Brendan Canning

Photo: Vanessa Heins

BY Ian GormelyPublished Oct 30, 2013

Walking into Brendan Canning's house on the south end of Draper Street in Toronto, there's little indication that a Canadian indie rock star calls this place home. A pair of acoustic guitars and a piano rest against the north wall, while a Juno Award stands next to a photo of fellow Broken Social Scene co-founder Kevin Drew holding a koala bear. The western end of the spacious front room is consumed by Canning's ever-expanding record collection, from which he pulls for his frequent DJ nights. "I haven't yet put everything back from the past couple gigs," he says, noting the vinyl sprawl.

The rest of the downstairs is filled with the kind of domestic ephemera one acquires after having lived in the same place for two decades; photos, a juicer and a Chihuahua named Santi who dutifully guards the front door.

Canning moved to Draper Street as a couch surfer in 1992. By '95 he was an official tenant, then bought the house ten years later. It's the only place in Toronto he's ever lived in.

Strains of Yellowman filter in from the front room, as he sits down at his kitchen table to finish typing up an email before closing his laptop. He's part of a group looking to preserve the old Sam the Record Man sign that once dominated Yonge Street in downtown Toronto. But he admits his limited computer skills are proving to be a bit of a hindrance. "I'm technically pretty useless," he says. "I've had interns helping me."

The handicap rears its head most prominently when writing. Despite a plethora of digital home recording options, Canning deferred to his telephone landline while assembling material for his second solo album, You Gots 2 Chill, released on his own Draper Street Records. (His debut, Something for All of Us, came out in 2008.) "I saved a lot of the tracks that made the record on my answering machine. I'd call my home line and record them." Unused riffs, which he plays via the handset's distorted speakers, are saved for later reference. "I've got probably 60 or 70 nuggets on voice memo."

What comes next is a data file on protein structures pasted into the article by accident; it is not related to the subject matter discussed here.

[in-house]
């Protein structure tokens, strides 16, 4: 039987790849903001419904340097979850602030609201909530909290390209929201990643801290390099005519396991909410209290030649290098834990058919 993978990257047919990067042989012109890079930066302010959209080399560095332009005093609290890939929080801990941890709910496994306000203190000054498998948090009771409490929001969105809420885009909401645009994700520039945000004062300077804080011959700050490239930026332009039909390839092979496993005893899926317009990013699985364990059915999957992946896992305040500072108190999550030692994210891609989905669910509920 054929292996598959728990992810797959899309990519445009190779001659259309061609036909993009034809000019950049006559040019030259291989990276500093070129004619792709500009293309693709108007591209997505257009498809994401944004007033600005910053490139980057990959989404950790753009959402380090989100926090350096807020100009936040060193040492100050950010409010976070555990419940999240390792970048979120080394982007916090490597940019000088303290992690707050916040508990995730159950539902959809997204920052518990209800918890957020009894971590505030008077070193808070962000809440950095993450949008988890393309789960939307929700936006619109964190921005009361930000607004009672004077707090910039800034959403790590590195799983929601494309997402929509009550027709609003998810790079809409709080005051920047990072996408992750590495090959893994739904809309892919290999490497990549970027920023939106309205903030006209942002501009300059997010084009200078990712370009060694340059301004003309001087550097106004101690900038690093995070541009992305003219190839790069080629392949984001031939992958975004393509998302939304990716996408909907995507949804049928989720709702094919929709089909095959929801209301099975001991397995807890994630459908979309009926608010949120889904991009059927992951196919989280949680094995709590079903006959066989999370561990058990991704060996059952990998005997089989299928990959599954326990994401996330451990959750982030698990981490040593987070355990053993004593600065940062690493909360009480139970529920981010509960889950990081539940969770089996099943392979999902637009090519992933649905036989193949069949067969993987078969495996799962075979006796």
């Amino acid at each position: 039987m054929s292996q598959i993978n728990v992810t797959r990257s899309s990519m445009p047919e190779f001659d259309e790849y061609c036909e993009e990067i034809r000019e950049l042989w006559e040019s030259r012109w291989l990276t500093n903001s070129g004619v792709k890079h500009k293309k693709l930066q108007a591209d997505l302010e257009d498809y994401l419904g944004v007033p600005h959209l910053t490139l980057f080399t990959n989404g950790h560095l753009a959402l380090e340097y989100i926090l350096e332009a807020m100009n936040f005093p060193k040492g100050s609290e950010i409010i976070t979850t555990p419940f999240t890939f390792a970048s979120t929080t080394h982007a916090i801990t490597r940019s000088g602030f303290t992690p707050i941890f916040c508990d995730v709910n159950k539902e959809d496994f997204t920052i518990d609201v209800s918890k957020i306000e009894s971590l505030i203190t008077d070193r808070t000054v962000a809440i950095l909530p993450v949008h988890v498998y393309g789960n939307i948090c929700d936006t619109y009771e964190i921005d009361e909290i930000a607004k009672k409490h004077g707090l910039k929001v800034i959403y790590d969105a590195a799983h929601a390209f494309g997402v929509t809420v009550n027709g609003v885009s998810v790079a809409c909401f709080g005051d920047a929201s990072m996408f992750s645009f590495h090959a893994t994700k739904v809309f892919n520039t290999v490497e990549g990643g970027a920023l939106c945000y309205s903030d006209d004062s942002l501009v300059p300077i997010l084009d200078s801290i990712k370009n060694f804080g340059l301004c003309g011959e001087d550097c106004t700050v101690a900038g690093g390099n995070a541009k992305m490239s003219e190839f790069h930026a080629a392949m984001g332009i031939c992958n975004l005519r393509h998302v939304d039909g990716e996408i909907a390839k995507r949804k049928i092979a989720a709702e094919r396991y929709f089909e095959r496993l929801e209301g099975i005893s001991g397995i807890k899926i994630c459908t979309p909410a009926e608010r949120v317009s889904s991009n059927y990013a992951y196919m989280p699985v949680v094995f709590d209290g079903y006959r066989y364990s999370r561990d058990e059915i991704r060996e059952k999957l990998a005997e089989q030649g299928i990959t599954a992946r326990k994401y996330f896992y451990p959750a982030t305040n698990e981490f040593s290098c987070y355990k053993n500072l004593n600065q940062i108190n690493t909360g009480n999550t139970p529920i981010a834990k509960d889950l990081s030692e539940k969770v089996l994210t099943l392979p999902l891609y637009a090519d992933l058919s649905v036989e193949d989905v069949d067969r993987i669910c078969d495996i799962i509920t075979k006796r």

A mostly acoustic record, its mellow vibe is a product of its creation. "When I get off a Broken Social Scene tour or whatever, I don't come home and play electric guitar," he explains. "I play either acoustic guitar or piano. If I'm playing, I'm writing. So that's how it came about."

Recording with Ohad Benchetrit and high school friend Steve Singh at their respective studios, Canning says he used whatever guitars happened to be around. He's never owned a high-end, vintage guitar but with an acoustic record in the can he decided it was time to invest in "a nice acoustic guitar to go and play shows with." Jocelyne Lanois's old 1949 Gibson caught his eye at Toronto's Capsule Music. But fellow musician Kevin Kane (The Grapes of Wrath), who works at the store, advised otherwise. The road is probably not the best place for a $5,000 antique. "I owe [him] for talking me off the ledge and getting something a little more affordable."

For a professional musician, Canning is surprisingly nonchalant when discussing gear and instruments. One of the two acoustic guitars is borrowed from a friend. And neither the piano nor the stand-up bass that stands in his front window have found much love from him. "It's not super fun to play by myself," he says of the bass, while he's never really taken to the piano, which replaced an older model several years ago. "It's a weird emotional thing." Yet he becomes visibly animated when talk turns to his vinyl collection. "I have my party jams and funk-disco compilations there," he says, motioning to a cubby stuffed with vinyl. "Lots of funk and soul, lots of reggae, lots of indie rock. I'm a bit slack in the '90s R&B stuff. I can't find [R. Kelly's] 'Step in the Name of Love' anywhere. I need that jam."

Touring is often as much about finding new records as playing shows. "That 2010 tour [with Broken Social Scene], I feel like it revived my DJ career," he says. "That's how I make my living at this point. That and score work."

Canning helped score more than half a dozen films, most recently music for The Canyons, the much-maligned Paul Schrader/Bret Easton Ellis/Lindsay Lohan comeback flick. Despite its infamy, he's proud of his "Depeche Mode western" soundtrack, even if a low-profile iTunes release is its ultimate fate. Promotional duties for You Gots 2 Chill have further complicated the soundtrack's chances of finding an audience. "People can only take so much of your shit."

Even for an established artist like Canning, gigs don't necessarily pay the bills. "I'm touring a brand new solo thing with a five-piece band. It's not super profitable until you get some heat on your record," he admits. Despite financial concerns, fun remains the name of the game. "It's just music after all. As long as you can play halfway decent, you can't fuck it up that bad."

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